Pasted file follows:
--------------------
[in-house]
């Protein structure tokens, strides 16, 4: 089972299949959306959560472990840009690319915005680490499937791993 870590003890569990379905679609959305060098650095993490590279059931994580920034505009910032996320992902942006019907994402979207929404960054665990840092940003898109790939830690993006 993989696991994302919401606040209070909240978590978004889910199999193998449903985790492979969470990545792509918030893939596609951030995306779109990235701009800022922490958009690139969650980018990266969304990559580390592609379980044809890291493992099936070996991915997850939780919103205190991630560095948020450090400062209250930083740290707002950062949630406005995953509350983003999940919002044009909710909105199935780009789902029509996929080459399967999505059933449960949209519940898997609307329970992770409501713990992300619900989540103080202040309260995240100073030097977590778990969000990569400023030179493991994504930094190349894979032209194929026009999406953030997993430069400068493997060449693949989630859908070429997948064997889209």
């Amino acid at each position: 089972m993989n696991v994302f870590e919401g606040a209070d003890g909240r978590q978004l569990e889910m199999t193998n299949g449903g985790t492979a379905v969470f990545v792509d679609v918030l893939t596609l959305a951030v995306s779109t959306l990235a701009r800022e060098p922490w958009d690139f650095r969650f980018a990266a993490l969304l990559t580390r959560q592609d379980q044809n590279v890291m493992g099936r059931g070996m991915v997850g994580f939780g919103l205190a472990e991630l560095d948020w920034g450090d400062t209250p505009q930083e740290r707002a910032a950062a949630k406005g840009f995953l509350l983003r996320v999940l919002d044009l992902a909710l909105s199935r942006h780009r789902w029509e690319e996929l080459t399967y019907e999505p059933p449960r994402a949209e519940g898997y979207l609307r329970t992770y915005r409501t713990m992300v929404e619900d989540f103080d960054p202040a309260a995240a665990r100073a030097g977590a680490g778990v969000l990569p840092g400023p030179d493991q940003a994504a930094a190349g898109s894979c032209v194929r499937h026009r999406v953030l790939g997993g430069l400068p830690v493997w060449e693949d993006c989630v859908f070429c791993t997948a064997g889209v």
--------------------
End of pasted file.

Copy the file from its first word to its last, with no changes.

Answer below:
[in-house]
């Protein structure tokens, strides 16, 4: 089972299949959306959560472990840009690319915005680490499937791993 870590003890569990379905679609959305060098650095993490590279059931994580920034505009910032996320992902942006019907994402979207929404960054665990840092940003898109790939830690993006 993989696991994302919401606040209070909240978590978004889910199999193998449903985790492979969470990545792509918030893939596609951030995306779109990235701009800022922490958009690139969650980018990266969304990559580390592609379980044809890291493992099936070996991915997850939780919103205190991630560095948020450090400062209250930083740290707002950062949630406005995953509350983003999940919002044009909710909105199935780009789902029509996929080459399967999505059933449960949209519940898997609307329970992770409501713990992300619900989540103080202040309260995240100073030097977590778990969000990569400023030179493991994504930094190349894979032209194929026009999406953030997993430069400068493997060449693949989630859908070429997948064997889209």
């Amino acid at each position: 089972m993989n696991v994302f870590e919401g606040a209070d003890g909240r978590q978004l569990e889910m199999t193998n299949g449903g985790t492979a379905v969470f990545v792509d679609v918030l893939t596609l959305a951030v995306s779109t959306l990235a701009r800022e060098p922490w958009d690139f650095r969650f980018a990266a993490l969304l990559t580390r959560q592609d379980q044809n590279v890291m493992g099936r059931g070996m991915v997850g994580f939780g919103l205190a472990e991630l560095d948020w920034g450090d400062t209250p505009q930083e740290r707002a910032a950062a949630k406005g840009f995953l509350l983003r996320v999940l919002d044009l992902a909710l909105s199935r942006h780009r789902w029509e690319e996929l080459t399967y019907e999505p059933p449960r994402a949209e519940g898997y979207l609307r329970t992770y915005r409501t713990m992300v929404e619900d989540f103080d960054p202040a309260a995240a665990r100073a030097g977590a680490g778990v969000l990569p840092g400023p030179d493991q940003a994504a930094a190349g898109s894979c032209v194929r499937h026009r999406v953030l790939g997993g430069l400068p830690v493997w060449e693949d993006c989630v859908f070429c791993t997948a064997g889209v």